By the 1920s, another nickname emerged for Nashville -- "Music City USA" with the rise of the Grand Ole Opry. Today, the city is rich with jazz, gospel, rock, Christian pop, and classical music. Performing arts thrive. Nashville is home to the Tennessee Performing Arts Center and the Schermerhorn Symphony Center. In addition, Nashville has several excellent museums. The Metropolitan area has over 10,000 acres of park land with 99 parks and greenways. The population of Nashville is half a million and that of the Metropolitan area is 1.5 million. The median age of residents is 34.
Sports enthusiasts have many opportunities to enjoy both professional teams (Nashville Predators of the National Hockey League and Tennessee Titans of the National Football League) and college athletics (such as Vanderbilt and Tennessee State).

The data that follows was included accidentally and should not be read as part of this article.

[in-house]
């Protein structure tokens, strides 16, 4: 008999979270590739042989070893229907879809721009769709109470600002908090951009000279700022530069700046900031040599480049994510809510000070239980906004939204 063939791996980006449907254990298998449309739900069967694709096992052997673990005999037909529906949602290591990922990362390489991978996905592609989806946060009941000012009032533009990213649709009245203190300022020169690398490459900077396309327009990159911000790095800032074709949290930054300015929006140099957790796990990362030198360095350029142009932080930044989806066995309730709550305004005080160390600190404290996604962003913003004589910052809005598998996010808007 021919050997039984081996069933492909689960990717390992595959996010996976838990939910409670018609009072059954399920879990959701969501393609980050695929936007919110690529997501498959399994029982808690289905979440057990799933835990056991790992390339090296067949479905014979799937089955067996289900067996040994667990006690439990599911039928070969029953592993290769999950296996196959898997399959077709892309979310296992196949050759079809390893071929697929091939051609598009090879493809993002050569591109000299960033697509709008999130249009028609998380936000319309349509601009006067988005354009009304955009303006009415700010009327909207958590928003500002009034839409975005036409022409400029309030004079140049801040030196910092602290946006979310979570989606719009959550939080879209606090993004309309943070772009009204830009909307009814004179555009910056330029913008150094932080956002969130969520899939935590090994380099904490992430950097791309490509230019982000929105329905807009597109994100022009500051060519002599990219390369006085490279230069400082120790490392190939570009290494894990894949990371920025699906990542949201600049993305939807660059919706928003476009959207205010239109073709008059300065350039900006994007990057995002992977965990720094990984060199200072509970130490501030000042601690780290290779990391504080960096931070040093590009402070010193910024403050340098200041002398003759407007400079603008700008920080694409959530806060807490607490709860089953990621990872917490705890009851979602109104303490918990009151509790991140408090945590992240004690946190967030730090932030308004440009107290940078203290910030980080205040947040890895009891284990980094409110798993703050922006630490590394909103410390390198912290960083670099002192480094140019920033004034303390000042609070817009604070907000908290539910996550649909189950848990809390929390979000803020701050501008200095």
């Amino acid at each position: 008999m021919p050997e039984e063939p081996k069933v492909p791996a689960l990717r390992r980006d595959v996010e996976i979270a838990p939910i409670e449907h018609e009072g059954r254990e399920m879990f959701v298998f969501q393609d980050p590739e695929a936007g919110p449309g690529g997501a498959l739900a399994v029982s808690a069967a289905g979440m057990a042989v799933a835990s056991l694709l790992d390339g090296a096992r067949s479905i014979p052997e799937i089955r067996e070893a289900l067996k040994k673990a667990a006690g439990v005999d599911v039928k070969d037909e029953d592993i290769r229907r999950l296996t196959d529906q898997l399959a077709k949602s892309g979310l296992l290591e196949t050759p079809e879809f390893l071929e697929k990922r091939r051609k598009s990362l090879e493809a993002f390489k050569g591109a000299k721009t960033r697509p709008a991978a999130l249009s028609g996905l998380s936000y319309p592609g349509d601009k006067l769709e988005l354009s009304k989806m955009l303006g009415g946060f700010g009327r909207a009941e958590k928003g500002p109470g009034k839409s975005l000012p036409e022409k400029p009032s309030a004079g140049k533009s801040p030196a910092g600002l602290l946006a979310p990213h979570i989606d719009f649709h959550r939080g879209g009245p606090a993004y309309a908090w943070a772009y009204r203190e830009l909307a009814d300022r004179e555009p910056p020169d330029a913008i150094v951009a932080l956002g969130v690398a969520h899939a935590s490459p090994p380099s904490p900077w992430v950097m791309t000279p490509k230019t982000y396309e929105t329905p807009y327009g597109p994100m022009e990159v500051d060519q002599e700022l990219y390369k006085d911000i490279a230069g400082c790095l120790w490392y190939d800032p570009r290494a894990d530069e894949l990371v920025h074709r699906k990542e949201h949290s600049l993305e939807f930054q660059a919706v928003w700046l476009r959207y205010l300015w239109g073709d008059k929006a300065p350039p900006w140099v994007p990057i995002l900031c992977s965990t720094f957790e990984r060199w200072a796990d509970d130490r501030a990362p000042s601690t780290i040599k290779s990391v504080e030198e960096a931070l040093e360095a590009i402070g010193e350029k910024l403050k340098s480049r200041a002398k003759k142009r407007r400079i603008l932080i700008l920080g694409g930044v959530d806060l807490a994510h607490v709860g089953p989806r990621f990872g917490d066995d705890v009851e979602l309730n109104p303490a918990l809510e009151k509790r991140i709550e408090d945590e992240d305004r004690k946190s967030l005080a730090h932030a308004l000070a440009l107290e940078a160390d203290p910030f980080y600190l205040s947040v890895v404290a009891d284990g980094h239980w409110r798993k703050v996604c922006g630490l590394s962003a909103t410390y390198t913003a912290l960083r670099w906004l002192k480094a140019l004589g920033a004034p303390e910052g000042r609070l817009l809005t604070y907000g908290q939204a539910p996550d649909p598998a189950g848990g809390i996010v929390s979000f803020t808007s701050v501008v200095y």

Nashville increasingly is known for its entrepreneurship and business opportunities for both small, diversified companies and for large industries. The city's major business is health care with approximately 150 companies located in the Nashville area. Given the moderate climate, the opportunities for work and education, and a relatively low cost of living in both historic and newer neighborhoods, the area attracts an increasingly diverse population, including persons of Vietnamese, Arab, Iraqi, Mexican, and Kurdish descent (with the Kurdish community in Nashville being the largest such population in the country). Each year in early October, the annual Celebration of Cultures Festival draws some 300 ethnic groups and over 15,000 visitors.
In September 2008, Travel + Leisure and CNN Headline News ranked Nashville the second most affordable and fourth friendliest city in the country. In 2007, Black Enterprise ranked Nashville as the fifth best city for blacks nationally. In 2006, the average home price was $254,442. Numerous choices are available for education in public, charter, and religiously affiliated or non-sectarian independent schools.